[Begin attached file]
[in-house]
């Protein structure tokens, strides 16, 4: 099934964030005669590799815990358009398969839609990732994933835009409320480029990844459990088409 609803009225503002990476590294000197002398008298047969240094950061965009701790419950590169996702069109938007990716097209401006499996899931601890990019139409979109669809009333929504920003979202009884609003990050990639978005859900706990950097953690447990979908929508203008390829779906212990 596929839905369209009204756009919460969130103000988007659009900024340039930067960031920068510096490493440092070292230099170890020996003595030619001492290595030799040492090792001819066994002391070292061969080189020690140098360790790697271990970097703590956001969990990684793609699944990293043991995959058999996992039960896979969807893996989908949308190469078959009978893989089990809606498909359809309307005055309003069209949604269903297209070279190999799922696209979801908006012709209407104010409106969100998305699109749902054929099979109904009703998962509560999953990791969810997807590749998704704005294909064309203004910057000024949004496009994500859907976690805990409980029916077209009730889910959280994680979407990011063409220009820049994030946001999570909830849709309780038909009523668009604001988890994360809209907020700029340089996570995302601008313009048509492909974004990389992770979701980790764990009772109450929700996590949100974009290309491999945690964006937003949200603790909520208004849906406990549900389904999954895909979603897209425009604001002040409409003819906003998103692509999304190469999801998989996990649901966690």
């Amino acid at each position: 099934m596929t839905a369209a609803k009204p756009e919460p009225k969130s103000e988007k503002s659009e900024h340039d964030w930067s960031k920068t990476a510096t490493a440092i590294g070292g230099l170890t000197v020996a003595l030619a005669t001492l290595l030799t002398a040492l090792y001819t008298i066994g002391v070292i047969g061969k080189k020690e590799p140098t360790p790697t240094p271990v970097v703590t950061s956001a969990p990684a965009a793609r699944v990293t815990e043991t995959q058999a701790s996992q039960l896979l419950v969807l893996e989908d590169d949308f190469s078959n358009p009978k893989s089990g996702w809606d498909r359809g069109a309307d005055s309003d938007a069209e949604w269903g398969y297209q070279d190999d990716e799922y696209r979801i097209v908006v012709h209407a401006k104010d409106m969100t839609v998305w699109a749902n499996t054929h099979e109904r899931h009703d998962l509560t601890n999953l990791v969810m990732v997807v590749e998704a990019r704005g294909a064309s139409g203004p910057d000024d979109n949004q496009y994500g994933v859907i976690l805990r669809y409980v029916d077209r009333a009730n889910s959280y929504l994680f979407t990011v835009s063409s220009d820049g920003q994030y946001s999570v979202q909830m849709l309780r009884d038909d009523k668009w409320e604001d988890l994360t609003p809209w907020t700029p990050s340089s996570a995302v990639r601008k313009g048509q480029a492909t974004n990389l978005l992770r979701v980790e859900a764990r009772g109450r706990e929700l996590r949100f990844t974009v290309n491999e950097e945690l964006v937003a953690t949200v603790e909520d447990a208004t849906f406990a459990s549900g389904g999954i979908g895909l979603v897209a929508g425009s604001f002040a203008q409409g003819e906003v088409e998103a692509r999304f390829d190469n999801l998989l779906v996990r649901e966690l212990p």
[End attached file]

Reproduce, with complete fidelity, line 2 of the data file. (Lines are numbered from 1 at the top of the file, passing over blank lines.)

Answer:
């Protein structure tokens, strides 16, 4: 099934964030005669590799815990358009398969839609990732994933835009409320480029990844459990088409 609803009225503002990476590294000197002398008298047969240094950061965009701790419950590169996702069109938007990716097209401006499996899931601890990019139409979109669809009333929504920003979202009884609003990050990639978005859900706990950097953690447990979908929508203008390829779906212990 596929839905369209009204756009919460969130103000988007659009900024340039930067960031920068510096490493440092070292230099170890020996003595030619001492290595030799040492090792001819066994002391070292061969080189020690140098360790790697271990970097703590956001969990990684793609699944990293043991995959058999996992039960896979969807893996989908949308190469078959009978893989089990809606498909359809309307005055309003069209949604269903297209070279190999799922696209979801908006012709209407104010409106969100998305699109749902054929099979109904009703998962509560999953990791969810997807590749998704704005294909064309203004910057000024949004496009994500859907976690805990409980029916077209009730889910959280994680979407990011063409220009820049994030946001999570909830849709309780038909009523668009604001988890994360809209907020700029340089996570995302601008313009048509492909974004990389992770979701980790764990009772109450929700996590949100974009290309491999945690964006937003949200603790909520208004849906406990549900389904999954895909979603897209425009604001002040409409003819906003998103692509999304190469999801998989996990649901966690």